One of the loudest stadiums in the NFL has been a main topic of conversation as Cincinnati prepares for Sunday's AFC Championship Game against the Kansas City Chiefs. Burrow said it's par for the course this deep in the postseason.
"It's always going to be a topic when you're playing on the road in the playoffs," Burrow said. "It was loud last week. We handled it OK. We had a couple of mistakes.
"But I think we've had a good week of practice within that noise. I think we're going to be more well prepared for it."
All week, the Bengals have prepared for the expected decibel levels at Kansas City's Arrowhead Stadium. Cincinnati piped in artificial crowd noise for practices inside Paul Brown Stadium that could be heard from blocks away.
During a Monday Night Football game in 2014, the crowd for Kansas City's win over the New England Patriots set a mark recognized by the Guinness World Records for the largest crowd roar at a stadium at 142.2 decibels.
However, the stadium capacity is smaller than several college football stadiums, including those in the SEC.
"I think a lot of the guys, and specifically Joe, is ready for that because guys like him and (Ja'Marr) Chase and guys who played in the SEC played against opponents where it was hundreds of thousands of fans in the stadium," Bengals wide receiver Tyler Boyd said.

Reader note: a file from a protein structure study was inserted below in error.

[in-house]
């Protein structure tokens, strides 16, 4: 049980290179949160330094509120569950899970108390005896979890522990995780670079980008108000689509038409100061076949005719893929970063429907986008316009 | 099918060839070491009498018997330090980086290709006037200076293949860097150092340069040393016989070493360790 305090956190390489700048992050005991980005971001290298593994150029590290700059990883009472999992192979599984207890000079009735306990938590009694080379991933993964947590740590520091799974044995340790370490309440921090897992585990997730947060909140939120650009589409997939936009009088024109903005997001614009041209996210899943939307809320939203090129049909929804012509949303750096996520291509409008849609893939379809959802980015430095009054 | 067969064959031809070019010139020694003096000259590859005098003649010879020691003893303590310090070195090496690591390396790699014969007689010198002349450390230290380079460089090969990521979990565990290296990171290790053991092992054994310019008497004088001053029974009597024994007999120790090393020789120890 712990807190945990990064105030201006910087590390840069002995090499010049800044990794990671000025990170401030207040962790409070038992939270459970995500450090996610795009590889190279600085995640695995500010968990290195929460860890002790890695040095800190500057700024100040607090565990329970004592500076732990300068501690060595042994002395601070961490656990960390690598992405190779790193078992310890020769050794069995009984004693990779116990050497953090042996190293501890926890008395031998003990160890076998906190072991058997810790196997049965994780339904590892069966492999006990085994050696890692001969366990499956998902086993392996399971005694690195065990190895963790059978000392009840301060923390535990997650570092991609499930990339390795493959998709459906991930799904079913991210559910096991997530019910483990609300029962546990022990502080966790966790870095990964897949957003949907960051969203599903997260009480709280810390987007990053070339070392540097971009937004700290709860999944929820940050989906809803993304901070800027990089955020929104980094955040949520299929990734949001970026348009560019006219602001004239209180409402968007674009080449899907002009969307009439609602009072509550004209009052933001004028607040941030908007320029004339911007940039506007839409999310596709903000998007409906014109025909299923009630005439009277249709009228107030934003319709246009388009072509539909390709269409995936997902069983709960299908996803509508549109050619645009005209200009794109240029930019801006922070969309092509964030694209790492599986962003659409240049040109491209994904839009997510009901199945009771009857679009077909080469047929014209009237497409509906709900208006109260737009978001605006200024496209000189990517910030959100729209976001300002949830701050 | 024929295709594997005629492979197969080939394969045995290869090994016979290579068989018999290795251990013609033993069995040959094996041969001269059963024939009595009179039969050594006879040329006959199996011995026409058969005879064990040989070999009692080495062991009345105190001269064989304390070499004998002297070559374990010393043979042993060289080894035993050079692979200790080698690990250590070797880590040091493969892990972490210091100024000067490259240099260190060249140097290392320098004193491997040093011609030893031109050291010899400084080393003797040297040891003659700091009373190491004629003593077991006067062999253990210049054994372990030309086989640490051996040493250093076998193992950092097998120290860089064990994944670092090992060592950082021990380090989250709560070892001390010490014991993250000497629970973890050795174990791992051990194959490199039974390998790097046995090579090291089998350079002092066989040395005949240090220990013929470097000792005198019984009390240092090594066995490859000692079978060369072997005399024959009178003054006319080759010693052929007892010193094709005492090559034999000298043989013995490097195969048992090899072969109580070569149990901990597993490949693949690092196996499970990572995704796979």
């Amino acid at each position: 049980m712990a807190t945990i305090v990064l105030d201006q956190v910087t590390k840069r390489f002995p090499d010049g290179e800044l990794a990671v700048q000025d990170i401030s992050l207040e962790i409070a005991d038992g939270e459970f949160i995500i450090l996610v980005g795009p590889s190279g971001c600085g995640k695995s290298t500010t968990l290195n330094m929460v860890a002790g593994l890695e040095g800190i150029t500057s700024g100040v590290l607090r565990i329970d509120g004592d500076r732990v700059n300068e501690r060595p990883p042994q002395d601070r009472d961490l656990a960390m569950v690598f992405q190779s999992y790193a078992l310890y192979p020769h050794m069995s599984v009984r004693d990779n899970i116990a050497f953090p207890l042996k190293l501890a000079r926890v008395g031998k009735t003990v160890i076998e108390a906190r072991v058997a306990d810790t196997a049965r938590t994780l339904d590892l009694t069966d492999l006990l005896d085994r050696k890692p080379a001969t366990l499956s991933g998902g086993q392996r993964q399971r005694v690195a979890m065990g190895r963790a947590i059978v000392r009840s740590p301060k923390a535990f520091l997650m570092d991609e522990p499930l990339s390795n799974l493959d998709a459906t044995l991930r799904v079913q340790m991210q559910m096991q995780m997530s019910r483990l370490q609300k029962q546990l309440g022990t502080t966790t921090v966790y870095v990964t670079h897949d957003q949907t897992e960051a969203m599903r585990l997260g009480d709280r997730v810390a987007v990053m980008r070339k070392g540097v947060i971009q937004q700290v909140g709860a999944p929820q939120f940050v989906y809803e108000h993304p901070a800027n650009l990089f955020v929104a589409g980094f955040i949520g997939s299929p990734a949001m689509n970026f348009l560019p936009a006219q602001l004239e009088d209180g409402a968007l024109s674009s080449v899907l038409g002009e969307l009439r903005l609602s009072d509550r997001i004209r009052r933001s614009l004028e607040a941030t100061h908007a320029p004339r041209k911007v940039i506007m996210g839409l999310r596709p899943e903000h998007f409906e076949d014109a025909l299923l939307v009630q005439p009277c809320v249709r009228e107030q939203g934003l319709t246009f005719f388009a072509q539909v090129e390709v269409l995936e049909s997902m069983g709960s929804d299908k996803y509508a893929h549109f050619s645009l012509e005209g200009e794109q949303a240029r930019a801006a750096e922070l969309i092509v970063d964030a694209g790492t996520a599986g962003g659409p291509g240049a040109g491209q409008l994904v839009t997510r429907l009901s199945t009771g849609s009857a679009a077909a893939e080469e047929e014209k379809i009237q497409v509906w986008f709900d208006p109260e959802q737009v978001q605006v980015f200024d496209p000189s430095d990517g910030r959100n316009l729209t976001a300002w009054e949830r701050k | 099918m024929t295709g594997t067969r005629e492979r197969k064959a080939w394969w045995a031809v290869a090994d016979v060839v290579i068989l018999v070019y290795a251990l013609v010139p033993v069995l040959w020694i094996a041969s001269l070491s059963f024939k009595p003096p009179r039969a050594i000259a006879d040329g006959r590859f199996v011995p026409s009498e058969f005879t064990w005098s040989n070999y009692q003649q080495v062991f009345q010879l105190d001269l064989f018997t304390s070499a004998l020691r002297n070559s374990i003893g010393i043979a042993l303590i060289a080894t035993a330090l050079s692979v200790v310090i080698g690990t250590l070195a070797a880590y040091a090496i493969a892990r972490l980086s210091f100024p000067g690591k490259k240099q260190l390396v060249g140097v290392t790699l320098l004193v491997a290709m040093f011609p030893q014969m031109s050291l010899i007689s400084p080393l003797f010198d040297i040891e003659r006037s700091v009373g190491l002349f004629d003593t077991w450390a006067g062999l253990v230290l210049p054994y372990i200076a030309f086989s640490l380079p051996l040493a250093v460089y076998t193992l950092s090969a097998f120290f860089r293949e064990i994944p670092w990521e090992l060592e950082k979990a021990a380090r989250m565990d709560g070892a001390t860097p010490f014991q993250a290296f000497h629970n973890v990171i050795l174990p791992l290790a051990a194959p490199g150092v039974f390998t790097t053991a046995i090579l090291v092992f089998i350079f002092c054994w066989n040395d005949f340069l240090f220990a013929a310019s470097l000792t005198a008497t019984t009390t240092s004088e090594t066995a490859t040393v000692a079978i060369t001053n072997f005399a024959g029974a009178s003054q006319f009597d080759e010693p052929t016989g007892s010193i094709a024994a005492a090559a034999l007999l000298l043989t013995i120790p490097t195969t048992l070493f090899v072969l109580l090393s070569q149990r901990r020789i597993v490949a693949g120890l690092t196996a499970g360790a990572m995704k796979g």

Still, the Bengals should be well prepared for the potential pre-snap disruption in Kansas City. Cincinnati has spent the week working on its nonverbal communication in anticipation of all the noise.
Cincinnati committed two false start penalties in the team's road win over Tennessee in last week's divisional playoff game. Bengals left tackle Jonah Williams, who played college ball at Alabama, said both stadiums can be plenty loud.
"It's a big deal," Williams said. "I don't think that these things are mutually exclusive. I think the SEC [stadiums] can be loud and Arrowhead can also be loud. I don't think anyone means to slight them by saying that."
The fourth-seeded Bengals are looking to block out the noise, upset Kansas City and advance to the Super Bowl for the first time since 1989. Williams added that at a certain point, all noise eventually falls on deaf ears, no matter the volume.
"It could be 140 decibels," Williams said. "It could be 300 decibels. It doesn't matter. You can have no ear drums. But as long as you're communicating nonverbally and have a good understanding of the scheme and how to work together, that's our plan."